Water and heat budgets of a shallow tropical reservoir
Article first published online: 26 JUN 2012
©2012. American Geophysical Union. All Rights Reserved.
Water Resources Research
Volume 48, Issue 6, June 2012
How to Cite
2012), Water and heat budgets of a shallow tropical reservoir, Water Resour. Res., 48, W06532, doi:10.1029/2011WR011314., , , , and (
- Issue published online: 26 JUN 2012
- Article first published online: 26 JUN 2012
- Manuscript Accepted: 1 MAY 2012
- Manuscript Revised: 15 APR 2012
- Manuscript Received: 25 AUG 2011
- heat budget;
- water budget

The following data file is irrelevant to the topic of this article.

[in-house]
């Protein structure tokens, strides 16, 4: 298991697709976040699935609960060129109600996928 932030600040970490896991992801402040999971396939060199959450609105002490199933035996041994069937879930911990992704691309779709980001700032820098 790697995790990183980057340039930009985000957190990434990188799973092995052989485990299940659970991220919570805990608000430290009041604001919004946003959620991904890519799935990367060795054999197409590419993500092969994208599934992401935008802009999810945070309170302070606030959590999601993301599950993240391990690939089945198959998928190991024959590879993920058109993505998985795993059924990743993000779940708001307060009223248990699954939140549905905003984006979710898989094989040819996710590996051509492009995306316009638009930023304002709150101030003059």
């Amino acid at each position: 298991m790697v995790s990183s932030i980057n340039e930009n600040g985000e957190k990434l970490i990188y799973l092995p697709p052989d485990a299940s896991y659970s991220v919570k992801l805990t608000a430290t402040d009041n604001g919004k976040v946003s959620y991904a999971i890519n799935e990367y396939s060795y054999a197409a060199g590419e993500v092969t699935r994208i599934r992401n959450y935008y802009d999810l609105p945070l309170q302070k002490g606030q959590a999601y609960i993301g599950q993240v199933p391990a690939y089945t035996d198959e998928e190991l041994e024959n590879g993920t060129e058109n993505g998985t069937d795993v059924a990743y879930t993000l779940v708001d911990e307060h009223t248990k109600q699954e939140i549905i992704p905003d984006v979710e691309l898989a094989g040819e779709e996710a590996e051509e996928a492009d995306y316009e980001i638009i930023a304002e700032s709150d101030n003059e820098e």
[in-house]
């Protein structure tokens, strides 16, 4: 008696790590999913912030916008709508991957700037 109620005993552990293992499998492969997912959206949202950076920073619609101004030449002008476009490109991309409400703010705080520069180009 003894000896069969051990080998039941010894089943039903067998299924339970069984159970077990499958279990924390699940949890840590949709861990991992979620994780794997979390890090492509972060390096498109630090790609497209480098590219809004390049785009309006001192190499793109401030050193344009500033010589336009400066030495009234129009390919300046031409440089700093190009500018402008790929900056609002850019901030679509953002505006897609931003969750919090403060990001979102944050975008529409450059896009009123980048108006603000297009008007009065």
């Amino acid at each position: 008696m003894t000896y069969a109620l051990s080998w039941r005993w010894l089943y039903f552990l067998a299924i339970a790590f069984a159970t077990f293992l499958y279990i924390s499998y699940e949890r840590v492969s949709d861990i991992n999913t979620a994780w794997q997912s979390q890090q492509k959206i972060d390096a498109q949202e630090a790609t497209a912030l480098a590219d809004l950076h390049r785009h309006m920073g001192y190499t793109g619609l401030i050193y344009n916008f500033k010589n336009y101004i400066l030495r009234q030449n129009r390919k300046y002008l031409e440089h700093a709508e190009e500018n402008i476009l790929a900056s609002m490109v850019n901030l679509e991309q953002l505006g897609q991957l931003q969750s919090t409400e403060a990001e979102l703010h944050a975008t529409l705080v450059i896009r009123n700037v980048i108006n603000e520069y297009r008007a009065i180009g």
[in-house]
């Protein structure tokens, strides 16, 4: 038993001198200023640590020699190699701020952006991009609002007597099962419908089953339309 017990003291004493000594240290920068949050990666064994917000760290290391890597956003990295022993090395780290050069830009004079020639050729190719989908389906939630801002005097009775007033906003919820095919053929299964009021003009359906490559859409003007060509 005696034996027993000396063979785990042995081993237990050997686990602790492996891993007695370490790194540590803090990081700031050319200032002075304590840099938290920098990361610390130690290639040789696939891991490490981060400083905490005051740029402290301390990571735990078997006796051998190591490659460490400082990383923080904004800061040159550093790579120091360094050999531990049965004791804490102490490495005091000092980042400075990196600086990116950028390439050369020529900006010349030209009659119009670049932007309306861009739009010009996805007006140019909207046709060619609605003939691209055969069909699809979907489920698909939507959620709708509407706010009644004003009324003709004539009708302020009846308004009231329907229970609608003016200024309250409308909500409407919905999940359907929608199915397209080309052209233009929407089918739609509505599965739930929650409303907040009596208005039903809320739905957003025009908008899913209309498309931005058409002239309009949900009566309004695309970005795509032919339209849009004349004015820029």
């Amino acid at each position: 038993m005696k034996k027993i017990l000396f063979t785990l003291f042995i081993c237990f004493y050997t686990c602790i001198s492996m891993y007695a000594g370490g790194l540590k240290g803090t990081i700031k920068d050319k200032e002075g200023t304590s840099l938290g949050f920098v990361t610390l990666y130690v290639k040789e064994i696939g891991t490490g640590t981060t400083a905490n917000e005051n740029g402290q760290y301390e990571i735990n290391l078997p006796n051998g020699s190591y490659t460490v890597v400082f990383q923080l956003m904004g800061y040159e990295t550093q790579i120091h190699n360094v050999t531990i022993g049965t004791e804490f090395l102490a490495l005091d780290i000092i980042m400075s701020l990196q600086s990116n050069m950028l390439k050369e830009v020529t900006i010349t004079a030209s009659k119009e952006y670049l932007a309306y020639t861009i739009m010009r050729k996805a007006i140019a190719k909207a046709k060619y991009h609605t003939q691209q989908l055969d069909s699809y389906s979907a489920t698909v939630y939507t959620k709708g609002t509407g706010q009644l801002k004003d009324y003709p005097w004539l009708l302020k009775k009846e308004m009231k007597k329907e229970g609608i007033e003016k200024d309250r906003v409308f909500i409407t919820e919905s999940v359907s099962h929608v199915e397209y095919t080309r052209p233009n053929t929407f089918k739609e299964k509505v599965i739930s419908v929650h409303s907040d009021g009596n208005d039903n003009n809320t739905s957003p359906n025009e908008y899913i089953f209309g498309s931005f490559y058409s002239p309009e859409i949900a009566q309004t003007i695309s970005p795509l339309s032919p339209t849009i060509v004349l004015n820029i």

This study is one of the few attempts to close water and heat budgets in tropical lakes and reservoirs on both daily and monthly time scales. A water budget of Kranji Reservoir is constructed for the year of 2007 using data for water level, reservoir gate operation records, and inflow predicted by a catchment rainfall-runoff model. A heat budget of Kranji Reservoir is also constructed for a field deployment period in 2007 using data for surface radiation fluxes measured by a meteorological station, heat fluxes associated with inflows and outflows, and heat content of the water column measured by thermistors. All the components of the water and heat budgets are accounted for on the basis of a complete data set obtained from field measurements and reliable model predictions, including those that were often neglected in the earlier studies, e.g., advective heat. The water budget of Kranji Reservoir is dominated by the discharge and catchment inflow, which are very sensitive to the variations in precipitation. Analysis of the gate operation records in 2007 shows an appreciable amount of the outflow of Kranji Reservoir was released, especially during storm events. The heat budget reveals that net heat flux of this shallow tropical reservoir is dominated by the net surface radiation fluxes and is also highly responsive to variations in stormflow conditions. It is noted that two critical components in the heat budget are latent heat and inflow advective heat, which equal 83% and 71% of net radiation, respectively.